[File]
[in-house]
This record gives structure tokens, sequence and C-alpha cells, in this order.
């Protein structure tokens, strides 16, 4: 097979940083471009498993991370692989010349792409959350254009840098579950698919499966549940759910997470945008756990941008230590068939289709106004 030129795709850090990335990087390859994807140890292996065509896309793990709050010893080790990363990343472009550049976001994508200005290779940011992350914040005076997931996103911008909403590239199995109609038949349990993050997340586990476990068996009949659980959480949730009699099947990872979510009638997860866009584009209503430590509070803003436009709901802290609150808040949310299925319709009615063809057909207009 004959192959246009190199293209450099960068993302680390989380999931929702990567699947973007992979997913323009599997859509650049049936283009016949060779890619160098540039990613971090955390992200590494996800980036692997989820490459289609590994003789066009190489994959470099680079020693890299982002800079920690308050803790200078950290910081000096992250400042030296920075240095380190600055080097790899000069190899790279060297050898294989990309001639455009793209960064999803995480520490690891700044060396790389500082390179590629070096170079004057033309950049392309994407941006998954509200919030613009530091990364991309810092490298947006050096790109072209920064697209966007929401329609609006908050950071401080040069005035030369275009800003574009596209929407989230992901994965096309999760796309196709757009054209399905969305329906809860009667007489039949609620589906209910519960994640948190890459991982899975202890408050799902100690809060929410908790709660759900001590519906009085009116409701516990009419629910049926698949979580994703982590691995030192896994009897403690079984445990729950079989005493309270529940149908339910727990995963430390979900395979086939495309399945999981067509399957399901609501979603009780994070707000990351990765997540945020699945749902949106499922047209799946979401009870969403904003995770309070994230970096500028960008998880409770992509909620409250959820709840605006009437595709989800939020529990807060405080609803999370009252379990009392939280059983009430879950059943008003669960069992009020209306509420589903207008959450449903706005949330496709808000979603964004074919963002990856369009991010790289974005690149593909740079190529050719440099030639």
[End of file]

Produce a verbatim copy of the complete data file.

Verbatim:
[in-house]
This record gives structure tokens, sequence and C-alpha cells, in this order.
């Protein structure tokens, strides 16, 4: 097979940083471009498993991370692989010349792409959350254009840098579950698919499966549940759910997470945008756990941008230590068939289709106004 030129795709850090990335990087390859994807140890292996065509896309793990709050010893080790990363990343472009550049976001994508200005290779940011992350914040005076997931996103911008909403590239199995109609038949349990993050997340586990476990068996009949659980959480949730009699099947990872979510009638997860866009584009209503430590509070803003436009709901802290609150808040949310299925319709009615063809057909207009 004959192959246009190199293209450099960068993302680390989380999931929702990567699947973007992979997913323009599997859509650049049936283009016949060779890619160098540039990613971090955390992200590494996800980036692997989820490459289609590994003789066009190489994959470099680079020693890299982002800079920690308050803790200078950290910081000096992250400042030296920075240095380190600055080097790899000069190899790279060297050898294989990309001639455009793209960064999803995480520490690891700044060396790389500082390179590629070096170079004057033309950049392309994407941006998954509200919030613009530091990364991309810092490298947006050096790109072209920064697209966007929401329609609006908050950071401080040069005035030369275009800003574009596209929407989230992901994965096309999760796309196709757009054209399905969305329906809860009667007489039949609620589906209910519960994640948190890459991982899975202890408050799902100690809060929410908790709660759900001590519906009085009116409701516990009419629910049926698949979580994703982590691995030192896994009897403690079984445990729950079989005493309270529940149908339910727990995963430390979900395979086939495309399945999981067509399957399901609501979603009780994070707000990351990765997540945020699945749902949106499922047209799946979401009870969403904003995770309070994230970096500028960008998880409770992509909620409250959820709840605006009437595709989800939020529990807060405080609803999370009252379990009392939280059983009430879950059943008003669960069992009020209306509420589903207008959450449903706005949330496709808000979603964004074919963002990856369009991010790289974005690149593909740079190529050719440099030639």